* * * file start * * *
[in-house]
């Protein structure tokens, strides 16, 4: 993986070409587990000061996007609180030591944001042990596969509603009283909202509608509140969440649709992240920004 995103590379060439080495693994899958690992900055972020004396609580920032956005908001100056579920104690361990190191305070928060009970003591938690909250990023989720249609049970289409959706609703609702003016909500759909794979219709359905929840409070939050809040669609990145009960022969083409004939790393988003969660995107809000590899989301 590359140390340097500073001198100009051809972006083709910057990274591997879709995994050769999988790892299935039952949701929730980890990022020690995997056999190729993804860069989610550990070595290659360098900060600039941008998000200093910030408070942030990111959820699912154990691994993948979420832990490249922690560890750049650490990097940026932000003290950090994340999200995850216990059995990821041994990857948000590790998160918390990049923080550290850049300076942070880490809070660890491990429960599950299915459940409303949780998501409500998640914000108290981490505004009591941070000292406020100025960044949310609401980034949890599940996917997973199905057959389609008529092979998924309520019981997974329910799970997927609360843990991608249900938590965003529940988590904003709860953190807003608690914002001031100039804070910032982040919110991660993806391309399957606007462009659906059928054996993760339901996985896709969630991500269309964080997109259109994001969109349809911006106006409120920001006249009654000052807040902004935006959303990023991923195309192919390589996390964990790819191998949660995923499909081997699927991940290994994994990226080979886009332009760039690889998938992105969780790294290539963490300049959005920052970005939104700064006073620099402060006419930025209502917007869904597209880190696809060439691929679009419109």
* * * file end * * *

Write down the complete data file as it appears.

[in-house]
């Protein structure tokens, strides 16, 4: 993986070409587990000061996007609180030591944001042990596969509603009283909202509608509140969440649709992240920004 995103590379060439080495693994899958690992900055972020004396609580920032956005908001100056579920104690361990190191305070928060009970003591938690909250990023989720249609049970289409959706609703609702003016909500759909794979219709359905929840409070939050809040669609990145009960022969083409004939790393988003969660995107809000590899989301 590359140390340097500073001198100009051809972006083709910057990274591997879709995994050769999988790892299935039952949701929730980890990022020690995997056999190729993804860069989610550990070595290659360098900060600039941008998000200093910030408070942030990111959820699912154990691994993948979420832990490249922690560890750049650490990097940026932000003290950090994340999200995850216990059995990821041994990857948000590790998160918390990049923080550290850049300076942070880490809070660890491990429960599950299915459940409303949780998501409500998640914000108290981490505004009591941070000292406020100025960044949310609401980034949890599940996917997973199905057959389609008529092979998924309520019981997974329910799970997927609360843990991608249900938590965003529940988590904003709860953190807003608690914002001031100039804070910032982040919110991660993806391309399957606007462009659906059928054996993760339901996985896709969630991500269309964080997109259109994001969109349809911006106006409120920001006249009654000052807040902004935006959303990023991923195309192919390589996390964990790819191998949660995923499909081997699927991940290994994994990226080979886009332009760039690889998938992105969780790294290539963490300049959005920052970005939104700064006073620099402060006419930025209502917007869904597209880190696809060439691929679009419109």